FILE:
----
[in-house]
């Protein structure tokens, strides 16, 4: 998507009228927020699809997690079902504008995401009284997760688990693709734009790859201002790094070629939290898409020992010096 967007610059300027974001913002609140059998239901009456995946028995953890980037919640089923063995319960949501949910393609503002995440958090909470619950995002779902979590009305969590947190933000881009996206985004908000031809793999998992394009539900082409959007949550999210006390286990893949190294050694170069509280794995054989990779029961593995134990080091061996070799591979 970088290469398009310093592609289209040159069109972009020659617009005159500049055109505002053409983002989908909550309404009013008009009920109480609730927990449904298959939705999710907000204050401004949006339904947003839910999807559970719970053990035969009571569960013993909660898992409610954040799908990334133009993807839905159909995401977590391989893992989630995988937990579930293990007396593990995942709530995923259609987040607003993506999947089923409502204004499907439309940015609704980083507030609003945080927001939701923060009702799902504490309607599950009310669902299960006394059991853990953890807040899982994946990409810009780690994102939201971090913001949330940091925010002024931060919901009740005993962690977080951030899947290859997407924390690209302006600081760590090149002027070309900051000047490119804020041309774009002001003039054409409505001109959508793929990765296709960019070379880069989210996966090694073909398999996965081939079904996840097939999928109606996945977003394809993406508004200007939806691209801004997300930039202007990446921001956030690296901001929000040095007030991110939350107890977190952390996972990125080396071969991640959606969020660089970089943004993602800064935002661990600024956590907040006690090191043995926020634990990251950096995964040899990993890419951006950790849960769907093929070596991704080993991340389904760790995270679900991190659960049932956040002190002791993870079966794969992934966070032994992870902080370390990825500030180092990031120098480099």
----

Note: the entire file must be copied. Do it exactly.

[in-house]
């Protein structure tokens, strides 16, 4: 998507009228927020699809997690079902504008995401009284997760688990693709734009790859201002790094070629939290898409020992010096 967007610059300027974001913002609140059998239901009456995946028995953890980037919640089923063995319960949501949910393609503002995440958090909470619950995002779902979590009305969590947190933000881009996206985004908000031809793999998992394009539900082409959007949550999210006390286990893949190294050694170069509280794995054989990779029961593995134990080091061996070799591979 970088290469398009310093592609289209040159069109972009020659617009005159500049055109505002053409983002989908909550309404009013008009009920109480609730927990449904298959939705999710907000204050401004949006339904947003839910999807559970719970053990035969009571569960013993909660898992409610954040799908990334133009993807839905159909995401977590391989893992989630995988937990579930293990007396593990995942709530995923259609987040607003993506999947089923409502204004499907439309940015609704980083507030609003945080927001939701923060009702799902504490309607599950009310669902299960006394059991853990953890807040899982994946990409810009780690994102939201971090913001949330940091925010002024931060919901009740005993962690977080951030899947290859997407924390690209302006600081760590090149002027070309900051000047490119804020041309774009002001003039054409409505001109959508793929990765296709960019070379880069989210996966090694073909398999996965081939079904996840097939999928109606996945977003394809993406508004200007939806691209801004997300930039202007990446921001956030690296901001929000040095007030991110939350107890977190952390996972990125080396071969991640959606969020660089970089943004993602800064935002661990600024956590907040006690090191043995926020634990990251950096995964040899990993890419951006950790849960769907093929070596991704080993991340389904760790995270679900991190659960049932956040002190002791993870079966794969992934966070032994992870902080370390990825500030180092990031120098480099």